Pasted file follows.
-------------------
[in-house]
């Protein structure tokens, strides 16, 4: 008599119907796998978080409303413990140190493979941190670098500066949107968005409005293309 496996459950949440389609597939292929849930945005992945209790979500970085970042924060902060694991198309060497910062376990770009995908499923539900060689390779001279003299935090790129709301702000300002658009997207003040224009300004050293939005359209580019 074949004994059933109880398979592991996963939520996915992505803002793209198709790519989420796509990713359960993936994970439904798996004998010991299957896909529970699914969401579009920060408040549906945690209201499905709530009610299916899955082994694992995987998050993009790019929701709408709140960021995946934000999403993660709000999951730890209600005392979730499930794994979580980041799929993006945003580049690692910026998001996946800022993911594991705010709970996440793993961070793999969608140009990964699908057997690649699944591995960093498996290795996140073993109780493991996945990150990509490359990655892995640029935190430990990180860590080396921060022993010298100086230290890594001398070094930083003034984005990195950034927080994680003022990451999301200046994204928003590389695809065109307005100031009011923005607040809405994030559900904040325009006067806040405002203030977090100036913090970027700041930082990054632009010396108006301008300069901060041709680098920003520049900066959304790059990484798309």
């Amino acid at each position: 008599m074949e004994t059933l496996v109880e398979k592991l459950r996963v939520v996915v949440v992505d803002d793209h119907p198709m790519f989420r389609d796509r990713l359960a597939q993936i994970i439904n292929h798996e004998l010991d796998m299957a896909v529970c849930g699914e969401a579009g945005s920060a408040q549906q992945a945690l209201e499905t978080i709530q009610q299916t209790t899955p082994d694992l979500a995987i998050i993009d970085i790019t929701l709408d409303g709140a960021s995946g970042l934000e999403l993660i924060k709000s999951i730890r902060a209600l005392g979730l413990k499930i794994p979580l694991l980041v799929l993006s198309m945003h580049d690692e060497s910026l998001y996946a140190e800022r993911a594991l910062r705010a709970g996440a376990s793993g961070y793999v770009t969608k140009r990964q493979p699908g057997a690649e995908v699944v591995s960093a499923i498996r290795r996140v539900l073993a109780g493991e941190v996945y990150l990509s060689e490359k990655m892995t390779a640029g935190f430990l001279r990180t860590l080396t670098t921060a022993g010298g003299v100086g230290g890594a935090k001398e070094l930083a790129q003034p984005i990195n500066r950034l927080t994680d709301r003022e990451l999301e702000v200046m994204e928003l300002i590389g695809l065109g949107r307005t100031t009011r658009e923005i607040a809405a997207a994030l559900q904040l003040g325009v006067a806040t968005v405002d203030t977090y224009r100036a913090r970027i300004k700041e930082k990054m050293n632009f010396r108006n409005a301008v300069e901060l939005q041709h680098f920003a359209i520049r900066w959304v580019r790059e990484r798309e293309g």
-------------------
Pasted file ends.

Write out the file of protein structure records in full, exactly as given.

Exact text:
[in-house]
């Protein structure tokens, strides 16, 4: 008599119907796998978080409303413990140190493979941190670098500066949107968005409005293309 496996459950949440389609597939292929849930945005992945209790979500970085970042924060902060694991198309060497910062376990770009995908499923539900060689390779001279003299935090790129709301702000300002658009997207003040224009300004050293939005359209580019 074949004994059933109880398979592991996963939520996915992505803002793209198709790519989420796509990713359960993936994970439904798996004998010991299957896909529970699914969401579009920060408040549906945690209201499905709530009610299916899955082994694992995987998050993009790019929701709408709140960021995946934000999403993660709000999951730890209600005392979730499930794994979580980041799929993006945003580049690692910026998001996946800022993911594991705010709970996440793993961070793999969608140009990964699908057997690649699944591995960093498996290795996140073993109780493991996945990150990509490359990655892995640029935190430990990180860590080396921060022993010298100086230290890594001398070094930083003034984005990195950034927080994680003022990451999301200046994204928003590389695809065109307005100031009011923005607040809405994030559900904040325009006067806040405002203030977090100036913090970027700041930082990054632009010396108006301008300069901060041709680098920003520049900066959304790059990484798309």
């Amino acid at each position: 008599m074949e004994t059933l496996v109880e398979k592991l459950r996963v939520v996915v949440v992505d803002d793209h119907p198709m790519f989420r389609d796509r990713l359960a597939q993936i994970i439904n292929h798996e004998l010991d796998m299957a896909v529970c849930g699914e969401a579009g945005s920060a408040q549906q992945a945690l209201e499905t978080i709530q009610q299916t209790t899955p082994d694992l979500a995987i998050i993009d970085i790019t929701l709408d409303g709140a960021s995946g970042l934000e999403l993660i924060k709000s999951i730890r902060a209600l005392g979730l413990k499930i794994p979580l694991l980041v799929l993006s198309m945003h580049d690692e060497s910026l998001y996946a140190e800022r993911a594991l910062r705010a709970g996440a376990s793993g961070y793999v770009t969608k140009r990964q493979p699908g057997a690649e995908v699944v591995s960093a499923i498996r290795r996140v539900l073993a109780g493991e941190v996945y990150l990509s060689e490359k990655m892995t390779a640029g935190f430990l001279r990180t860590l080396t670098t921060a022993g010298g003299v100086g230290g890594a935090k001398e070094l930083a790129q003034p984005i990195n500066r950034l927080t994680d709301r003022e990451l999301e702000v200046m994204e928003l300002i590389g695809l065109g949107r307005t100031t009011r658009e923005i607040a809405a997207a994030l559900q904040l003040g325009v006067a806040t968005v405002d203030t977090y224009r100036a913090r970027i300004k700041e930082k990054m050293n632009f010396r108006n409005a301008v300069e901060l939005q041709h680098f920003a359209i520049r900066w959304v580019r790059e990484r798309e293309g």